Finally, there is also shown within the schematic cross-sectional diagram of FIG. 4 a blanket isolation trench fill dielectric layer 26 formed into a series of trenches including the pair of comparatively narrow isolation trenches 23 a and 23 b and the comparatively wide isolation trench 23 c.

Within the second preferred embodiment of the present invention with respect to the blanket isolation trench fill dielectric layer 26, the blanket isolation trench fill dielectric layer 26 is typically and preferably formed of an isolation trench fill dielectric material as is conventional in the art of semiconductor integrated circuit microelectronic fabrication, such as but not limited to a silicon oxide isolation trench fill dielectric material, a silicon nitride isolation trench fill dielectric material or a silicon oxynitride isolation trench fill dielectric material, and more typically and preferably a silicon oxide isolation trench fill dielectric material. Simialrly, and analogously with the blanket aperture fill layer 12 as employed within the first preferred embodiment of the present invention as illustrated within the schematic cross-sectional diagram of FIG. 1, the blanket isolation trench fill dielectric layer 26, although illustrated as being formed with a profile consistent with a high density plasma chemical vapor deposition (HDP-CVD) method, may also be formed employing other deposition methods, including but not limited to thermal chemical vapor deposition (CVD) methods (such as but not limited to low pressure thermal chemical vapor deposition (LPCVD) methods, subatmospheric pressure thermal chemical vapor deposition (SACVD) methods and atmospheric pressure thermal chemical vapor deposition (APCVD) methods), other plasma enhanced chemical vapor deposition (PECVD) methods and physical vapor deposition (PVD) methods (such as but not limited to sputtering methods).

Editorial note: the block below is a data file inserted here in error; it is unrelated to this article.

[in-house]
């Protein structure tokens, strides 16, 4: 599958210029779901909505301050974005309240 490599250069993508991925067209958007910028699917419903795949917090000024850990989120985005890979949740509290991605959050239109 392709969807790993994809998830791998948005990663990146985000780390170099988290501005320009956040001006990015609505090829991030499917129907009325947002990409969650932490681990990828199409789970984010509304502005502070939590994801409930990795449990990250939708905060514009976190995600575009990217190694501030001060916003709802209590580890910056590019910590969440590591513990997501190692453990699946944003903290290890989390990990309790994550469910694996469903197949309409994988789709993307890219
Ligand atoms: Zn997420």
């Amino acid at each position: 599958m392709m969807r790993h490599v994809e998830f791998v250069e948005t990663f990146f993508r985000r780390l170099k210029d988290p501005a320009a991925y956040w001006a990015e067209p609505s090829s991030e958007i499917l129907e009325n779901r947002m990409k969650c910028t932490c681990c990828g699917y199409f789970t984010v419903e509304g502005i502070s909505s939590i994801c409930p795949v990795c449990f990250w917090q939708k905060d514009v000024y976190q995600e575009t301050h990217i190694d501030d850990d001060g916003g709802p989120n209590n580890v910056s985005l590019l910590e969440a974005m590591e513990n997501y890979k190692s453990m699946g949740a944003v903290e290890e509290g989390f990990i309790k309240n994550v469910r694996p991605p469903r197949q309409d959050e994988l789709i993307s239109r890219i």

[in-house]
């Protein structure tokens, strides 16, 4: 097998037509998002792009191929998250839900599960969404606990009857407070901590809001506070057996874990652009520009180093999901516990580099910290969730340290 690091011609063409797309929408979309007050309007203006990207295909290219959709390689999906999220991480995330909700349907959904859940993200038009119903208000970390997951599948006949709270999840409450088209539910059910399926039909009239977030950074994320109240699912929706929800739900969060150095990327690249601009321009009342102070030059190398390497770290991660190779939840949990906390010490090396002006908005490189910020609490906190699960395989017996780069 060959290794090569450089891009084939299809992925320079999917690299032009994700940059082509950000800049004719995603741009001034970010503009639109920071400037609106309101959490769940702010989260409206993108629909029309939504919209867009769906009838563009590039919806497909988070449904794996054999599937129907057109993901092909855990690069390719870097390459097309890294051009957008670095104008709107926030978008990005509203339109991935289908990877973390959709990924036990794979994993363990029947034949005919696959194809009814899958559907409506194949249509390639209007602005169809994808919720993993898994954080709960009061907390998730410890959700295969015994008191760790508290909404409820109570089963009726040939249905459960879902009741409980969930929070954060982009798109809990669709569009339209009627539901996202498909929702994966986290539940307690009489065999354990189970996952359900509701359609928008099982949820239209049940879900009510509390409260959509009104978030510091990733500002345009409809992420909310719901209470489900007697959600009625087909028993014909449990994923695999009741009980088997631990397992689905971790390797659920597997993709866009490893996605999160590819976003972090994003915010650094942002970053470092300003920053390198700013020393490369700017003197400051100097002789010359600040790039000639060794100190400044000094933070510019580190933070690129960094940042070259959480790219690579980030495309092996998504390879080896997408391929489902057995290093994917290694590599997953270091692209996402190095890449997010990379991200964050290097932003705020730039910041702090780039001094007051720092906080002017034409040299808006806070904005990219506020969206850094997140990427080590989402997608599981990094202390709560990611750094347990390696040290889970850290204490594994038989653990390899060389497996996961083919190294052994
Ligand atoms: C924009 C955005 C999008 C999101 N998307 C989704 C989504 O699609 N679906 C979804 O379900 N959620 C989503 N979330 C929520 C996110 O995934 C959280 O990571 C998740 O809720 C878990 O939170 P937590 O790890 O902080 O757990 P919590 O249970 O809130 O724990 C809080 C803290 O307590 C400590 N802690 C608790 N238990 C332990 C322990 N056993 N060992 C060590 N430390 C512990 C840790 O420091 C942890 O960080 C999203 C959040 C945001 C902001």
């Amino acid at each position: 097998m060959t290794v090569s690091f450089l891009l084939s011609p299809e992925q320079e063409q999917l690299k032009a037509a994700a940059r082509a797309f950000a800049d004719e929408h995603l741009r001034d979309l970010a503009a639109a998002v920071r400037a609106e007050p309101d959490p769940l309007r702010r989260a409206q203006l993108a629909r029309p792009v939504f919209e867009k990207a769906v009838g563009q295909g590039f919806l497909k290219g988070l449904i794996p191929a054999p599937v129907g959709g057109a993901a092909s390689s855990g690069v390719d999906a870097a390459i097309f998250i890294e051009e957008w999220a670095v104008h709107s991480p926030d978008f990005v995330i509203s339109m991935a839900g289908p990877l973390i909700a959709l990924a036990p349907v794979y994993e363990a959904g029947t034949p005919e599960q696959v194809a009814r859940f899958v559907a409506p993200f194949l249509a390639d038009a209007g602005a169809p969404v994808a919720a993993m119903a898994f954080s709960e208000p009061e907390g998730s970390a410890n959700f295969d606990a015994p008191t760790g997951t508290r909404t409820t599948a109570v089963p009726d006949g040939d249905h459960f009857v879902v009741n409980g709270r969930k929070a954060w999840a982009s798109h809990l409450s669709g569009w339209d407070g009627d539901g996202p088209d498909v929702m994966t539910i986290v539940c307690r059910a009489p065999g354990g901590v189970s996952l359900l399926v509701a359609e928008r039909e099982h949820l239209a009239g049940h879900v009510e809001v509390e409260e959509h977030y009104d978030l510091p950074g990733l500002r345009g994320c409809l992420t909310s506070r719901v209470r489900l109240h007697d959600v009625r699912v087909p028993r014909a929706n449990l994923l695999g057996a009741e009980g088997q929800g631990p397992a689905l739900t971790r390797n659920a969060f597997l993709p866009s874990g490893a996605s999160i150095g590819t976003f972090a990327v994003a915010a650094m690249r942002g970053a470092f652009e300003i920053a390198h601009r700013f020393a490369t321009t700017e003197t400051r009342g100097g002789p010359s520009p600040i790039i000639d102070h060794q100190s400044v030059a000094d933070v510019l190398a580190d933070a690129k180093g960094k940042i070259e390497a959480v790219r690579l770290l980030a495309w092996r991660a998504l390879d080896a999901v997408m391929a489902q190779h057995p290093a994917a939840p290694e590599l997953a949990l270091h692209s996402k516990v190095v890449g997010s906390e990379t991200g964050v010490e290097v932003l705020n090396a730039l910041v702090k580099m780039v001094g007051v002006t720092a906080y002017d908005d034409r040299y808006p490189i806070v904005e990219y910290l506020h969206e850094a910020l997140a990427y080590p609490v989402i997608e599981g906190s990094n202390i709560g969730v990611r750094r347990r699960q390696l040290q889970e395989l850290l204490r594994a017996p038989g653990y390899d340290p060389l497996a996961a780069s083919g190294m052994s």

When formed of a silicon oxide isolation trench fill dielectric material formed employing a high density plasma chemical vapor deposition (HDP-CVD) method upon an eight inch diameter topographic semiconductor substrate 20, the high density plasma chemical vapor deposition (HDP-CVD) methods also employs: (1) a reactor chamber pressure of from about 3 to about 12 mtorr; (2) a top source radio frequency power of from about 1000 to about 1500 watts at a source radio frequency of side source radio frequency of 2 MHZ and a bias power of from about 2500 to about 3500 watts; (3) a topographic semiconductor substrate 20 temperature of from about 600 to about 700 degrees centigrade; (4) a silane silicon source material flow rate of from about 50 to about 150 standard cubic centimeters per minute (sccm); (5) an O2 oxidant source material flow rate of from about 100 to about 300 standard cubic centimeters per minute (sccm); and (6) an argon sputtering gas flow rate of from about 0 to about 150 standard cubic centimeters per minute (sccm).

Referring now to FIG. 5, there is shown a schematic cross-sectional diagram illustrating the results of further processing of the semiconductor integrated circuit microelectronic fabrication whose schematic cross-sectional diagram is illustrated in FIG. 4.

Shown in FIG. 5 is a schematic cross-sectional diagram of a semiconductor integrated circuit microelectronic fabrication otherwise equivalent to the semiconductor integrated circuit microelectronic fabrication whose schematic cross-sectional diagram is illustrated in FIG. 4, but wherein the blanket isolation trench fill dielectric layer 26 has been planarized to form a blanket planarized isolation trench fill dielectric layer 26′. Within the second preferred embodiment of the present invention, the blanket isolation trench fill dielectric layer 26 is planarized to form the blanket planarized isolation trench fill dielectric layer 26′ while employing a first chemical mechanical polish (CMP) planarizing method analogous with the first chemical mechanical polish (CMP) planarizing method employed within the first preferred embodiment of the present invention for forming from the blanket aperture fill layer 12 as illustrated within the schematic cross-sectional diagram of FIG. 1 the blanket planarized aperture fill layer 12′ as illustrated within the schematic cross-sectional diagram of FIG. 2. In particular, the first chemical mechanical polish (CMP) planarizing method is optimized to provide an enhanced planarity of the blanket planarized isolation trench fill dielectric layer 26′ when chemical mechanical polish (CMP) planarized from the blanket isolation trench fill dielectric layer 26 while employing the first chemical mechanical polish (CMP) planarizing method.